No one gets up in the morning and says, “I think I’m going to offend Nicholas Parsons today,” but somehow it’s happened.
We’re talking about his great love, the large collection of timepieces he has built up over a lifetime’s interest in horology. “I picture you surrounded by dusty clocks,” I say. “Draped with cobwebs.” Britain’s only 92-year-old quiz show host, acclaimed actor, author and raconteur, bridles.
“Cobwebs?” He replies stiffly, after an initial silence in which you could actually hear a clock tick. “Dust! My clocks are not dusty; they’re in excellent condition. And my wife would be horrified if she thought there were any cobwebs around the house!”
He sees an obvious link between his hobby and his professional skill. “Clocks are all about time,” he says, “and the essence of success in showbusiness is timing the delivery of the words and the lines.”
Is that why, at the age of 92, he is so consistently good? “I don’t think my age has got anything to do with it,” he says. “It’s my ability. You’re only as good as your last job. If I once slip up in anything I do, and they don’t want you again, or the public don’t come and attend, you are gone. You’re on the professional scrapheap.”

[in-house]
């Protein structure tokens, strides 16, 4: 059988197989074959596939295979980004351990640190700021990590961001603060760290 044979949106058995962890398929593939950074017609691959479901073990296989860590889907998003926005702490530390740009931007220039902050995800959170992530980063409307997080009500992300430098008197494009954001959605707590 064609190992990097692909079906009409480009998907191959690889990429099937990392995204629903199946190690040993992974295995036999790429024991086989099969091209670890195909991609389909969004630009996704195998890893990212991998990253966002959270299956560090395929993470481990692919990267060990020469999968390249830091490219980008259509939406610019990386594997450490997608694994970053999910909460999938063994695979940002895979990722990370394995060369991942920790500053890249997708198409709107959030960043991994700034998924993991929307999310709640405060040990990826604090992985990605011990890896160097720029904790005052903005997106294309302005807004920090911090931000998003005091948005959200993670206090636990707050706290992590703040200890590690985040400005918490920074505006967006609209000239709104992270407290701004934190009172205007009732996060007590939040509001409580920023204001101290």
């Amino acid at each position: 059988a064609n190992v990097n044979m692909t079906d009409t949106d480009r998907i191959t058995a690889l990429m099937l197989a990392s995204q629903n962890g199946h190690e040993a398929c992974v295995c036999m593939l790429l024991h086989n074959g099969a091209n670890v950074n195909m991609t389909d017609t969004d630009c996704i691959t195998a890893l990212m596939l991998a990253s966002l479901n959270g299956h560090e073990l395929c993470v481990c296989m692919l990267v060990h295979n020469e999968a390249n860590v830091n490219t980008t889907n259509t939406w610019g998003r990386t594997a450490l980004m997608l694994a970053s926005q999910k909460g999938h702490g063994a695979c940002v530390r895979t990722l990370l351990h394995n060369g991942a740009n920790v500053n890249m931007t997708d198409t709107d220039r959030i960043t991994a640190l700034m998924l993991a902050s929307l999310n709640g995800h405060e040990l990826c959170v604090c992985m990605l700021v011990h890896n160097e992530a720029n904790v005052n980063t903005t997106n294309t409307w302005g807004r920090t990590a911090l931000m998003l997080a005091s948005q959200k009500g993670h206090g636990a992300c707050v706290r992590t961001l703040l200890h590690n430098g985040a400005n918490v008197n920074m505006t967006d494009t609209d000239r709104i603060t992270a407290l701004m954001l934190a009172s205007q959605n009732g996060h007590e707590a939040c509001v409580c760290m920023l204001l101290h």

It’s my turn to splutter. The BBC putting Nicholas Parsons on the scrapheap? “They would find somebody else,” he says. “I’m being a bit sardonic, but the bottom line is it’s a tough business. Every time I go out to do Just a Minute, I am conscious I might never work again.”
If, in a bitter irony, the BBC did hand him his metaphorical gold watch, would retirement be spent oiling his remaining clocks? “No, you don’t oil them! The thing with a clock is, it will be all right if you don’t stop winding it up. You don’t need to put oil on. It will just keep going and going.”
A bit like you Nicholas? “I think that’s a good comparison,” he says. “I don’t need oiling to keep going.”
The Incredible Story of Marie Antoinette’s Watch is on 9pm tonight on BBC4